Jakarta. Several of Indonesia's noodle, biscuit and snack makers are facing shortages of quality salt as they have been unable to import the ingredient and local supplies are insufficient, an industry association said.
"We received reports several industries will stop production next week because of shortages of salt," said Adhi S. Lukman, chairman of the Indonesia Food and Beverage Association (Gapmmi), referring to several instant noodle producers, without naming the specific companies affected by the shortages.
The government has not approved salt imports for food processors for 2018 despite a quota of 460,000 metric tons of salt imports issued by the Coordinating Ministry for the Economy this year, Adhi said.
Food companies require salt with a maximum water content of 0.5 percent and sodium chloride above 97 percent, but not all domestic suppliers can meet those levels, Adhi told reporters.
State salt producer Garam is "very small" and lacks the right quality stock, particularly in the wet season, he said.
Indonesia's food and beverage industry is expected consume 550,000 tons of salt in 2018, up 12 percent from the 490,000 tons consumed in 2017, Adhi said. Last year only around 50,000 metric tons of salt was supplied domestically to the food and beverage industries, with the remainder from imports.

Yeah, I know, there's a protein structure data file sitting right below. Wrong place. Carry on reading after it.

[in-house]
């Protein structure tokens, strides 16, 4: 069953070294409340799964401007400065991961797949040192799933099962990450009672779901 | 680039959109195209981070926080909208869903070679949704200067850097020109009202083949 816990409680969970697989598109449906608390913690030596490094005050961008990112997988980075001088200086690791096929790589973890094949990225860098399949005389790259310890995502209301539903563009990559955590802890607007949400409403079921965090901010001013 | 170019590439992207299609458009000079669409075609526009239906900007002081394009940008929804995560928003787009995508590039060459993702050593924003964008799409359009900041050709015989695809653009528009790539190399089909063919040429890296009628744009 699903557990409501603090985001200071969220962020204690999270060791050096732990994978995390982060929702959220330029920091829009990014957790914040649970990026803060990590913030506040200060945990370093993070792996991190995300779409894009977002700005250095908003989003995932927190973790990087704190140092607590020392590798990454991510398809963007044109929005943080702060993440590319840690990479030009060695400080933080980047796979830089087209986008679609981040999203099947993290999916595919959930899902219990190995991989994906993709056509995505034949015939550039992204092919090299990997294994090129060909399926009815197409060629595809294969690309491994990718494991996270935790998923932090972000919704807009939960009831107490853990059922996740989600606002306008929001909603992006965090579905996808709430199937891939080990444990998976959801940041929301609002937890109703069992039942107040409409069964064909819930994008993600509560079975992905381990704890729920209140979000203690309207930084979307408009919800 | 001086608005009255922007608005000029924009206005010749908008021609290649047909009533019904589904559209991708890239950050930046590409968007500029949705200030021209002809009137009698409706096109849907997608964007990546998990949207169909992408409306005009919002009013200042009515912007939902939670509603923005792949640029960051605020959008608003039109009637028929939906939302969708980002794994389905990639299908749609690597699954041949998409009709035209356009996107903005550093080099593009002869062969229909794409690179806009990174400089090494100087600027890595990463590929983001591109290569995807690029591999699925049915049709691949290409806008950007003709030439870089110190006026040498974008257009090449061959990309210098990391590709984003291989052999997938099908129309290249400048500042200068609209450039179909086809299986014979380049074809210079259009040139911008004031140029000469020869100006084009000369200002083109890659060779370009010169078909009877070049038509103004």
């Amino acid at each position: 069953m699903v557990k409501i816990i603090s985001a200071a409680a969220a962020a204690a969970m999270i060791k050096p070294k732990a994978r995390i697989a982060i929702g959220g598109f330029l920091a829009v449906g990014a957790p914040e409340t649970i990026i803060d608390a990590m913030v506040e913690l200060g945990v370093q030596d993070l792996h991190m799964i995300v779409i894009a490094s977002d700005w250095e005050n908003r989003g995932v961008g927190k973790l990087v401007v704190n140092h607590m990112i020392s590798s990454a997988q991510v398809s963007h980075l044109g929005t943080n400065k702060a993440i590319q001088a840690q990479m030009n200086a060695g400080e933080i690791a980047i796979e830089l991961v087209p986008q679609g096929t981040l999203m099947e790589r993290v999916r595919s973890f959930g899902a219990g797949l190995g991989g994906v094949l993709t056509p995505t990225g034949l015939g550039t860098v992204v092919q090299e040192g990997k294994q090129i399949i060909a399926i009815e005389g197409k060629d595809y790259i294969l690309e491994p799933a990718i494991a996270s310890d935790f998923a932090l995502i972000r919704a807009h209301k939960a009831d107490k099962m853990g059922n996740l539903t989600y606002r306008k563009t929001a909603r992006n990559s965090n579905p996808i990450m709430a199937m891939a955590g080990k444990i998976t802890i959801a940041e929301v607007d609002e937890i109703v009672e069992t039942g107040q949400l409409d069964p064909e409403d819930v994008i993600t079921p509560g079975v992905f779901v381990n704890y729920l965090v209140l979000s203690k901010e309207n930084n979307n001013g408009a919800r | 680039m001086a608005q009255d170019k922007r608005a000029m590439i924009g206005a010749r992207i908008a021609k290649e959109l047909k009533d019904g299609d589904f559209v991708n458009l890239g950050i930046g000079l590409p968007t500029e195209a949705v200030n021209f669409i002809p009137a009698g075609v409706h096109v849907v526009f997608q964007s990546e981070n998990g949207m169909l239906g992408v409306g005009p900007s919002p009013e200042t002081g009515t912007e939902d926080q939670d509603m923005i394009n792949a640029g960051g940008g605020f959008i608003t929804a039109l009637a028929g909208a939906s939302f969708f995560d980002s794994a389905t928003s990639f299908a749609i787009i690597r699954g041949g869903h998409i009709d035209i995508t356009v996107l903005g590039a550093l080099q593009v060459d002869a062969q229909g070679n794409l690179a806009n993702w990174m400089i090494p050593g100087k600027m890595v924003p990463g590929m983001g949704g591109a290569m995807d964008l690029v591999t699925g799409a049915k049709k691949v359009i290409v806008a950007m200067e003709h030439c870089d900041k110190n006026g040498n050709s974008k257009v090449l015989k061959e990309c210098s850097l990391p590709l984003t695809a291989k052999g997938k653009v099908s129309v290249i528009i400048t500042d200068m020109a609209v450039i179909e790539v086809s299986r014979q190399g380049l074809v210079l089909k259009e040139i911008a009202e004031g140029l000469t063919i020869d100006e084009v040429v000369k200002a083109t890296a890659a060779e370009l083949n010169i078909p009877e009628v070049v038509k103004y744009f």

Foreign Trade director general Oke Nurwan told Reuters the food and beverages industry needed a recommendation from the Ministry of Fisheries before the 2018 salt imports could take place.
Brahmantya Satyamurti Poerwadi, director general of sea territory management at the Ministry of Fisheries said a recommendation had been issued to all industries for imports of 1.8 million tons of salt in 2018.
It was up to the Ministry of Trade to provide specific import allocations to different industries, he said.
The Ministry of Fisheries estimates Indonesia's total salt demand will reach 3.9 million tons in 2018, of which around 3.6 million metric tons would be used in manufacturing, including the food and beverages industries.
Indonesia's total salt production is expected to be around 1.5 million tons this year, with a carry over stock from 2017 of 349,000 tons.
Indonesia's demand for noodles, biscuits and snacks like burgers and doughnuts has climbed steadily in recent years in a creeping westernization of diets, underpinned by the country's rising middle class.